Price aside, the size is the bigger (pun intended) issue here. While some Android smartphone manufacturers have looked to decrease the size of their smartphones over the last few years, they have not proven to be the wisest of moves. Many smartphone manufacturers have tried unsuccessfully to bring a "mini" or a "Compact" or a "Lite" version to the market and on nearly every attempt it has been seen as a lesser variant. Yes, it is true that they tend to come with lighter specs, but that in itself is telling of how the Android market thinks. If you are going to sell a smaller phone then it may as well be a lighter spec phone as either way – it will be seen as a lesser phone. Size has become a spec in its own right now and generally speaking, specs go up and not down. While the iPhone SE comes as a fully fledged flagship spec device, in the Android world, cramming specs inside is not enough to justify the size of the device. Again, you only have to look at the current most popular smartphone, the Galaxy S7 to see how evident this is.


On paper, there is no difference between the S7 and the S7 Edge. They are spec-identical. However, you would be very hard pressed to find many consumers who would actively choose the S7 over the S7 Edge. The $100 price might force some to make that choice but that is not the same as making the choice. Of course, the Edge functionality is one of the clear reasons why the S7 Edge is more in demand, but I would wager that size is another reason. It is not just a coincidence that the Galaxy S7 Edge is only available in a 5.5-inch size. It is designed that way as Samsung knows that is what the market wants. In fact for many, 5.5-inches seems to be the sweet spot. Do you not think that if they could have sold a 5.1-inch Edge version in the same amounts they would have made one? The fact that the Galaxy S7 is only available in a 5.1-inch is designed to be a buffer to pick up those consumers who do not want such a big phone… not for those who do not want an Edge variant… as everyone seems to want the Edge. It is designed for those who want a smaller phone. And note, by Samsung's understanding – a smaller phone is one which comes with a 5.1-inch display now. Which to manufacturers like HTC, Sony and many others, 5-inches (or thereabouts) is what they view as a normal size of a smartphone. Coincidentally, it seems to be the OEMs who view five inches as the new norm, that have also pushed hard with smaller mini, compact and lite versions, ones which typically do not fall much below 4.7-inches in size. I would find it very difficult to believe that any Android manufacturer currently believes that they could sell (in decent numbers) a 4.5-inch device, let alone a 4-inch device. It is just not where the Android market is or where it is going. There is far too much choice available and to gamble on what is largely considered to be too small, would be a gamble few would be willing to take. Regardless of this being an iPhone, four inches in the Android world, is just too small nowadays.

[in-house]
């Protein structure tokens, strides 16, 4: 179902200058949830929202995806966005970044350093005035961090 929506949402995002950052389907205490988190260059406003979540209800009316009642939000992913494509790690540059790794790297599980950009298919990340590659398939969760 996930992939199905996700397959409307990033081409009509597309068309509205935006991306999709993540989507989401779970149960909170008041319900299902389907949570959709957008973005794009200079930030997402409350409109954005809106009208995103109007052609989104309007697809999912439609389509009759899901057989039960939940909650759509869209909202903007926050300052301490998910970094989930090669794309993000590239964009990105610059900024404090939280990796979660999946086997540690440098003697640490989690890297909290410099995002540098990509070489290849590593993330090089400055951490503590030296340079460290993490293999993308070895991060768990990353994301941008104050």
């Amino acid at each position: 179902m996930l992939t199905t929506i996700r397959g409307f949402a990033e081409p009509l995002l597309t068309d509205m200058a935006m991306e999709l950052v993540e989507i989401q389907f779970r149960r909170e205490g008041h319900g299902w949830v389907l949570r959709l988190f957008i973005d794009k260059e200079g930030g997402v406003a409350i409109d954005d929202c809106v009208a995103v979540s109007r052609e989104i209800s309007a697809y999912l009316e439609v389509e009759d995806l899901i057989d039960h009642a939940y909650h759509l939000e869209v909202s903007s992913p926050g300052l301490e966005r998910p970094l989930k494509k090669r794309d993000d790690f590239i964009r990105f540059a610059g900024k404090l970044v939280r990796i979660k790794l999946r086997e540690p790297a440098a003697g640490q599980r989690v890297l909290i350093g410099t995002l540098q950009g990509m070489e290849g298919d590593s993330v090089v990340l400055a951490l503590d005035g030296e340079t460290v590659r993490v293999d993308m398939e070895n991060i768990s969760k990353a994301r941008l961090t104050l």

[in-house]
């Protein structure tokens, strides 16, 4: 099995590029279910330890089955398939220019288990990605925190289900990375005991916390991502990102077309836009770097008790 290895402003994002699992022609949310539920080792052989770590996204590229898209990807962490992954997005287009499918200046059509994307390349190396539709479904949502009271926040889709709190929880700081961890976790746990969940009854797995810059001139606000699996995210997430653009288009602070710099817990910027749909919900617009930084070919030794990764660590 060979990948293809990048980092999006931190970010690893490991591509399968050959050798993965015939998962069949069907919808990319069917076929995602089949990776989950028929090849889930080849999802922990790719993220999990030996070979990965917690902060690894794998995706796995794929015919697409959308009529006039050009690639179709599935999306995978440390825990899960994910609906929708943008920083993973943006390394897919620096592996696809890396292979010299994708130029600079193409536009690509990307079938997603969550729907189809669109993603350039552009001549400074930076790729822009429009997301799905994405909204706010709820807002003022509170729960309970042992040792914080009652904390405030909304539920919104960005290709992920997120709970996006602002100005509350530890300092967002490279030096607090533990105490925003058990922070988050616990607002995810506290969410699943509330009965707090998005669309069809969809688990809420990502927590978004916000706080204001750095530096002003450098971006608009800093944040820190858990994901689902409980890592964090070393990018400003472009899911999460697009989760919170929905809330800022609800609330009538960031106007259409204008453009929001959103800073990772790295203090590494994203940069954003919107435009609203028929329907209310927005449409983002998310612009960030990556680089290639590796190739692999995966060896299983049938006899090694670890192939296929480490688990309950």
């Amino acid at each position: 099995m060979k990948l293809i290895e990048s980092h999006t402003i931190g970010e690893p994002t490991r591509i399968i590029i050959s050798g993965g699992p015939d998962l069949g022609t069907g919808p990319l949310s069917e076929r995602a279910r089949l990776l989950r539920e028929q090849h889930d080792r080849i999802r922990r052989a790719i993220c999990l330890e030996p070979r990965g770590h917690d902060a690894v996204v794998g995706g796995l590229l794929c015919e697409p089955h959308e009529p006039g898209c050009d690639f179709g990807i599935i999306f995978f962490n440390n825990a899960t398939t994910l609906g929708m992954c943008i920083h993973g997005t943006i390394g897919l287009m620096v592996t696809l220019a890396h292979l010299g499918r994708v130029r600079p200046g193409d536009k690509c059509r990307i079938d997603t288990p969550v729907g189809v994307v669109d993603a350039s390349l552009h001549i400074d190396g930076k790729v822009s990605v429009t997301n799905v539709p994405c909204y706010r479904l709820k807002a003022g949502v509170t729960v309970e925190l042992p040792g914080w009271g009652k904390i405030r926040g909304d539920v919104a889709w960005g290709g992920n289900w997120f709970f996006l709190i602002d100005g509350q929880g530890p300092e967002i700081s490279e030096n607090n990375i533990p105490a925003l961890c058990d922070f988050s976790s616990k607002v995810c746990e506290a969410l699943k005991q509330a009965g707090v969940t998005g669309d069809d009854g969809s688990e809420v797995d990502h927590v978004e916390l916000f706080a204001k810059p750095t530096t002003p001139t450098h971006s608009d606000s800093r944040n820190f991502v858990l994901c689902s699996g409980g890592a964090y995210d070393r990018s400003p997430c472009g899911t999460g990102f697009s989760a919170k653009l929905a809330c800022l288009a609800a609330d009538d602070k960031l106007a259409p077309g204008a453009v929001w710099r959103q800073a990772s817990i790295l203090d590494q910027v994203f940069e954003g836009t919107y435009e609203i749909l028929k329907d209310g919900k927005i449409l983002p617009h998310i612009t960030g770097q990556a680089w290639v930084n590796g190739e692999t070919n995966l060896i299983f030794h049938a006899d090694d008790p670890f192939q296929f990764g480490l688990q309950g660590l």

Of course, for iOS users the landscape is a little different. They do not have the scope of choice that Android users do. They are resigned to buying a smartphone from the singularity and only making use of the features that the singularity offers. So it is likely that some iOS users would like a smaller iPhone. Not to mention, this is not the first time in recent memory that Apple have offered such a small phone. Back in 2013 they did release the iPhone 5C with its 4-inch display and it seemed to sell well. So by Apple's logic the iPhone SE is likely to sell well too…and it probably will. However, from an Android perspective, at least from this Android owner perspective, four inches is not doable anymore, with an industry which is just starting to branch out into multi-window support and a more engaging experience, four inches is just no longer a viable or even… a wanted option. If iOS users want it, fine, that does not mean that Android users want to return to circa 2012/2013.

Share this page

Copyright ©2016 Android Headlines. All Rights Reserved.

This post may contain affiliate links. See our privacy policy for more information.

John has been writing about and reviewing tech products since 2014 after making the transition from writing about and reviewing airlines. With a background in Psychology, John has a particular interest in the science and future of the industry. Besides adopting the Managing Editor role at AH John also covers much of the news surrounding audio and visual tech, including cord-cutting, the state of Pay-TV, and Android TV. Contact him at [email protected]

View Comments